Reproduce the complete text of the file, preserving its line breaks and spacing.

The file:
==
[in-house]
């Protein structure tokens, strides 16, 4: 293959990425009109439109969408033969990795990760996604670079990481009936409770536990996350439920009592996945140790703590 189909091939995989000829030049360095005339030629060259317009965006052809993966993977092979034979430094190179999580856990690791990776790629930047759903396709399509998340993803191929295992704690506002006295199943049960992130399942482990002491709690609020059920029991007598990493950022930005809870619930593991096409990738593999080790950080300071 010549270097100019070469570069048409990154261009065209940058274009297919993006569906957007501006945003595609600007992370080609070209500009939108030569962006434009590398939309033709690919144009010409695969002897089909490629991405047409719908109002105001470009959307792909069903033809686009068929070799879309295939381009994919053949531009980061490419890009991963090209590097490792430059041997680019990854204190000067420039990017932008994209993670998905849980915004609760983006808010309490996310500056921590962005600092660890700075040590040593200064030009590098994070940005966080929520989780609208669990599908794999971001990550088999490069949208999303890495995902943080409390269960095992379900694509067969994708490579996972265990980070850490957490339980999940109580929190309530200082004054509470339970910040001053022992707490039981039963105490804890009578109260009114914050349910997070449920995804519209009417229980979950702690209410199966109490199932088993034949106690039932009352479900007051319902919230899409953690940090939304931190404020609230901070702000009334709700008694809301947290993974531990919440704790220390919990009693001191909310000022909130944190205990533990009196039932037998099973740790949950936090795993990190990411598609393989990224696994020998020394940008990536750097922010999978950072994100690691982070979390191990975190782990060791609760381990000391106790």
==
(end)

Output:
[in-house]
């Protein structure tokens, strides 16, 4: 293959990425009109439109969408033969990795990760996604670079990481009936409770536990996350439920009592996945140790703590 189909091939995989000829030049360095005339030629060259317009965006052809993966993977092979034979430094190179999580856990690791990776790629930047759903396709399509998340993803191929295992704690506002006295199943049960992130399942482990002491709690609020059920029991007598990493950022930005809870619930593991096409990738593999080790950080300071 010549270097100019070469570069048409990154261009065209940058274009297919993006569906957007501006945003595609600007992370080609070209500009939108030569962006434009590398939309033709690919144009010409695969002897089909490629991405047409719908109002105001470009959307792909069903033809686009068929070799879309295939381009994919053949531009980061490419890009991963090209590097490792430059041997680019990854204190000067420039990017932008994209993670998905849980915004609760983006808010309490996310500056921590962005600092660890700075040590040593200064030009590098994070940005966080929520989780609208669990599908794999971001990550088999490069949208999303890495995902943080409390269960095992379900694509067969994708490579996972265990980070850490957490339980999940109580929190309530200082004054509470339970910040001053022992707490039981039963105490804890009578109260009114914050349910997070449920995804519209009417229980979950702690209410199966109490199932088993034949106690039932009352479900007051319902919230899409953690940090939304931190404020609230901070702000009334709700008694809301947290993974531990919440704790220390919990009693001191909310000022909130944190205990533990009196039932037998099973740790949950936090795993990190990411598609393989990224696994020998020394940008990536750097922010999978950072994100690691982070979390191990975190782990060791609760381990000391106790």